Our last entry was about James Kuntler’s take on the importance of public spaces in defining our community. Following this line of thought, today’s entry offers the importance of sustainability in creating a public space. With Art in Odd places’ “Call For Artists” announcement just around the corner, it is important to begin a discourse on how we use public art in sending a strong message.
A touchy (and perhaps, trendy) issue nowadays is the Green Movement. Words such as “carbon footprint” and “recycling”are thrown around to stress the impact of our actions to the environment. The movement has made great strides in putting the message across with the “green” label. However, it does raise the question whether words are enough to make a difference?
Luckily, a group based in Canada STEPS, or Sustainable Thinking and Expression and Public Space, understands the need to address issues surrounding sustainability. Their mission is to “engage public space enthusiasts in a collaborative effort to promote sustainable and community-centered public spaces by using art as a medium for dialogue on liberating the urban commons.”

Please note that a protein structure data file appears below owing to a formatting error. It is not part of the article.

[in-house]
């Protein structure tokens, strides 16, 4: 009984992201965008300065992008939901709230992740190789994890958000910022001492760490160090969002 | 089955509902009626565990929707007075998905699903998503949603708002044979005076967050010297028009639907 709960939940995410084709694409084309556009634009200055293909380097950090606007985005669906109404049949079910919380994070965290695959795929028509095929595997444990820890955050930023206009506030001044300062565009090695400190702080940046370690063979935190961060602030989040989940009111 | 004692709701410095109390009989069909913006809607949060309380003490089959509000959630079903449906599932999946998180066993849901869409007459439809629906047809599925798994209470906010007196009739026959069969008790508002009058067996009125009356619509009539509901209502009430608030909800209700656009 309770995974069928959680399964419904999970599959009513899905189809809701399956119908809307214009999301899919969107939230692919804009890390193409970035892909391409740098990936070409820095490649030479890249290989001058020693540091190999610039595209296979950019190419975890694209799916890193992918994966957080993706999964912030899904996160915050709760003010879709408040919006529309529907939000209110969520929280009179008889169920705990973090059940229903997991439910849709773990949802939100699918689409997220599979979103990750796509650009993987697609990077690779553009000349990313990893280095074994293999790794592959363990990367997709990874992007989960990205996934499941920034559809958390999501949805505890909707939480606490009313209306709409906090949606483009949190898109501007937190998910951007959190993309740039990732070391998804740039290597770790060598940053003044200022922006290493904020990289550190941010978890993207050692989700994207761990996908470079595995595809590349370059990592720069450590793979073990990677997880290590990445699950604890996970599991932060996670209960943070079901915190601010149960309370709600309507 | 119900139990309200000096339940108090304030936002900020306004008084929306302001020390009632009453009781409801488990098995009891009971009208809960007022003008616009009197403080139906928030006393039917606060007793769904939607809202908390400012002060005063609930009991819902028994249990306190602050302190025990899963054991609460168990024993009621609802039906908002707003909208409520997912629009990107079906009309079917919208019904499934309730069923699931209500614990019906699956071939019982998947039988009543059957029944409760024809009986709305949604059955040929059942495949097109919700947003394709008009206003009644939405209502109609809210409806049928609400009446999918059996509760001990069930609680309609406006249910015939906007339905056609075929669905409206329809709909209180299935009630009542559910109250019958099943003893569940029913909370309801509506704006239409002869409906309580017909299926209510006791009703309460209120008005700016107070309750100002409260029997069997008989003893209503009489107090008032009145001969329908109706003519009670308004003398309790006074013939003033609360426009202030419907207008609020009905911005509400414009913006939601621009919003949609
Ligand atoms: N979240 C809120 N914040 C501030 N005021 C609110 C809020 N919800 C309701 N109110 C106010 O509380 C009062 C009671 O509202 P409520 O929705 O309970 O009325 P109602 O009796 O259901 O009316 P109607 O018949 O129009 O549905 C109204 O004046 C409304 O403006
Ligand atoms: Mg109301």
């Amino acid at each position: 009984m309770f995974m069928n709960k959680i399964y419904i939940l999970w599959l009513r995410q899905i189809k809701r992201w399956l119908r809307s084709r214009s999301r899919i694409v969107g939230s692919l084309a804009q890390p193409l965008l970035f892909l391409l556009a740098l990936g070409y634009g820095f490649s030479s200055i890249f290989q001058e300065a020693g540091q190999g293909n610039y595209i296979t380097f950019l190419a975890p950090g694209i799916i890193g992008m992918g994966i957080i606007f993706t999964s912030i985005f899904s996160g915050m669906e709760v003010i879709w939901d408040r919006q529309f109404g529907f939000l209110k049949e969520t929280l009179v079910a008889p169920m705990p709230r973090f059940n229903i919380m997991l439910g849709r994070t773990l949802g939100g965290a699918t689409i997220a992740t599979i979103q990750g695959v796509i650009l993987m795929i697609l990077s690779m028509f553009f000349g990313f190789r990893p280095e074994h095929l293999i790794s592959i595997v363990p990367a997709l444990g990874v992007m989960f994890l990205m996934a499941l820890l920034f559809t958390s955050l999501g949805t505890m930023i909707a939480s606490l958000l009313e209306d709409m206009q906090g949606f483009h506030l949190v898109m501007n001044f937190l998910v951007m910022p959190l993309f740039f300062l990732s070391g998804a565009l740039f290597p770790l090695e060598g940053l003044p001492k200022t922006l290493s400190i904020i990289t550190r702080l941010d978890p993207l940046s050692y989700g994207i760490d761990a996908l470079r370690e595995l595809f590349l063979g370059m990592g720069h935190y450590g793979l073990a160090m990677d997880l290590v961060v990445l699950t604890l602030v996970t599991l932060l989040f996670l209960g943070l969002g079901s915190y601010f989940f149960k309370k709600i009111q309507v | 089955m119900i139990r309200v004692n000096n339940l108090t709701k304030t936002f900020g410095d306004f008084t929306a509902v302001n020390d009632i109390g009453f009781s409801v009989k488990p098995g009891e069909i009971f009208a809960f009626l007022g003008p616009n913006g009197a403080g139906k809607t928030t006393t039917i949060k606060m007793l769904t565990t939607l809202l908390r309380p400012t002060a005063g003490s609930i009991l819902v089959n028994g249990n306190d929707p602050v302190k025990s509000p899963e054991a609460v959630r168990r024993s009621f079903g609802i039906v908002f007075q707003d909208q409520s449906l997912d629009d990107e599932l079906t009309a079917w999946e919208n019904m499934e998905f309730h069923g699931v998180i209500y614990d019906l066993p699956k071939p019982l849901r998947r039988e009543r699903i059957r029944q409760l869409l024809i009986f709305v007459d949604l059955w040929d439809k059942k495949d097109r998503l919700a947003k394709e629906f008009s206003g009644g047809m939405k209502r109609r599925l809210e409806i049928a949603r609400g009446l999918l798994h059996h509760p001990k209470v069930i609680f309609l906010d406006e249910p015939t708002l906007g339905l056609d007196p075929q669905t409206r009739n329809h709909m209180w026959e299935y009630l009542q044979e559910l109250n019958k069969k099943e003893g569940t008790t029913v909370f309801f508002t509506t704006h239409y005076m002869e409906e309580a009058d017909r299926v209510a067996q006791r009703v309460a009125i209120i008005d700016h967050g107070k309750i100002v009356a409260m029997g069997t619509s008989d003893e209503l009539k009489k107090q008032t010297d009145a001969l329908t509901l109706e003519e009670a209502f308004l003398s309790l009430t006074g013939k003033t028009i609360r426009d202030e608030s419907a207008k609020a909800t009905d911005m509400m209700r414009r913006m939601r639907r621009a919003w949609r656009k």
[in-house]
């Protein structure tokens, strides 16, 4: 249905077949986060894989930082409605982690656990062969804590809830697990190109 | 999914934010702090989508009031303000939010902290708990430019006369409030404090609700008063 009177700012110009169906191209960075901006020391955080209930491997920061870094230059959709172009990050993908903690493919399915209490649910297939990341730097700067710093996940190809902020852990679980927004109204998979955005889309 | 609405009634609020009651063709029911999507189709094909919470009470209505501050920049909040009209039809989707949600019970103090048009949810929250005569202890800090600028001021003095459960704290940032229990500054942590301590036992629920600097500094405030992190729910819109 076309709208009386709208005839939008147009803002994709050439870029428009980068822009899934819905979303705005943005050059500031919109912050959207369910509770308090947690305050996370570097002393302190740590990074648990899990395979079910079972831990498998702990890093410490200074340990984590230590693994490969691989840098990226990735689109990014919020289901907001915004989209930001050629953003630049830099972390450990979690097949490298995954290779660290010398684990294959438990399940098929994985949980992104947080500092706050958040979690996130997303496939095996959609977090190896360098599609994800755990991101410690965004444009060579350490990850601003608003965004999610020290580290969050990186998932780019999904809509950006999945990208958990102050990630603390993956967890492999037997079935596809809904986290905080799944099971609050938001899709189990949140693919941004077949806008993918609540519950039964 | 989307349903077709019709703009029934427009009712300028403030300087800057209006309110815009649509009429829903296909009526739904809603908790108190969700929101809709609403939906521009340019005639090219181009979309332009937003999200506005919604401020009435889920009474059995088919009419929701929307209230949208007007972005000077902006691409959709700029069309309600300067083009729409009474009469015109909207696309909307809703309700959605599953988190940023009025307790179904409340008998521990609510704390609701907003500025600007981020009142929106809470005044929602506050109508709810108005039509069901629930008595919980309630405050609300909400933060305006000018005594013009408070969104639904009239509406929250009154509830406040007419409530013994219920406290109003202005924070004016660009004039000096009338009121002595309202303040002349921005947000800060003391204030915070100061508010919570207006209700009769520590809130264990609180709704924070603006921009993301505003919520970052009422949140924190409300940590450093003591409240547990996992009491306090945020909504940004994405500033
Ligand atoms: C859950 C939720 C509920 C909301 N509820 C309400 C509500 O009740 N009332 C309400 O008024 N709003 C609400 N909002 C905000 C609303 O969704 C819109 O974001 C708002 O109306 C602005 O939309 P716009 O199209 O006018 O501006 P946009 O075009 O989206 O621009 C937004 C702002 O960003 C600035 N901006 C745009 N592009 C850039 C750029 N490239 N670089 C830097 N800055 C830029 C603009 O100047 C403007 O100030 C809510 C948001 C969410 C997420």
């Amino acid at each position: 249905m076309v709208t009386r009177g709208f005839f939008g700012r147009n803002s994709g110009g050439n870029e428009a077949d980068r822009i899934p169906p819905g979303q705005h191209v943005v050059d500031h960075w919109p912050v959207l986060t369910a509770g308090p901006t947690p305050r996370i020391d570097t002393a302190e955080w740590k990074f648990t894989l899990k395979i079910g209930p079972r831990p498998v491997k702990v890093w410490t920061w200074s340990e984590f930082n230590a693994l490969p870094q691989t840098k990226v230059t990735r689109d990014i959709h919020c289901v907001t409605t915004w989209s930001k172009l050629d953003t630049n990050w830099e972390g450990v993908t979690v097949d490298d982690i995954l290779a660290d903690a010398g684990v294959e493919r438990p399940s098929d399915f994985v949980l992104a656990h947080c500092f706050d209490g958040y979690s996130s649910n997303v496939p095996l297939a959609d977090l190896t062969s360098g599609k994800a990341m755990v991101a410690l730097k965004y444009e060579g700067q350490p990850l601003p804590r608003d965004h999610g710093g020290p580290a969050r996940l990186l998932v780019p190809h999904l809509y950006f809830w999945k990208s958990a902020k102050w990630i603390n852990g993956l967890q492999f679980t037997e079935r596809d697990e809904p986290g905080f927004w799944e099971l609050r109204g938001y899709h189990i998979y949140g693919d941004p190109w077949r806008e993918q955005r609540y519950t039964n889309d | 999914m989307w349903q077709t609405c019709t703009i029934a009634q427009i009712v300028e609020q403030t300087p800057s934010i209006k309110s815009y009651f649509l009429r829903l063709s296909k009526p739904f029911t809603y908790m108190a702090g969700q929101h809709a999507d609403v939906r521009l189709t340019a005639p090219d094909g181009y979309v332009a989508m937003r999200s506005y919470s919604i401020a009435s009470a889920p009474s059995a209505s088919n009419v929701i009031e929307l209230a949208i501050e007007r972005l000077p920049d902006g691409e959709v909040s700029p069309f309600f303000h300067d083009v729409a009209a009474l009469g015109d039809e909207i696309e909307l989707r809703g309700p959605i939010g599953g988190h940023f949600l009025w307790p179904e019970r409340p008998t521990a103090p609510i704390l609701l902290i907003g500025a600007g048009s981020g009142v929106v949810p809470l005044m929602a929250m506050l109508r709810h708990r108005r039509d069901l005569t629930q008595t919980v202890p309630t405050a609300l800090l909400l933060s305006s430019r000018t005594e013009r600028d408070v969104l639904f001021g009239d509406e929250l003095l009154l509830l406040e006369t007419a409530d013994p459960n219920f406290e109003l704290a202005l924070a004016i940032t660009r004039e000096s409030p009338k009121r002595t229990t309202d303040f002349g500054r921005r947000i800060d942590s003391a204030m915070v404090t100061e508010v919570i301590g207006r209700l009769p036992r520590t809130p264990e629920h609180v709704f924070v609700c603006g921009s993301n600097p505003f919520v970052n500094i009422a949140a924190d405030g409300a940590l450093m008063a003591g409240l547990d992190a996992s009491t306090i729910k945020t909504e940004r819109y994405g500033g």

The beauty of this group lies not only in its principles, but the understanding the power of collaboration . From community health organization to urban health research centers, STEPS work with different groups to encourage people to use their space as hubs in addressing issues about the environment. It is a form of activism that is more than just a “writing on the wall”. Now we can see how art expression can be a strong form of action, that can turn into legislation.
For more information about this group and on how to get involved, visit their website.
With this year’s AiOP theme “Chance”, we hope to see projects taking chances in sending messages that create dialogue for change. Remember our mission: public space is an “epicenter for diverse social interaction and the unfettered exchange of idea”.
The STEPS initiative is just one of the group making this world (or public space) a better a place, and the world (or public space) needs to see more them.
IF PUBLIC SPACES COULD TALK, WHAT WOULD IT SAY?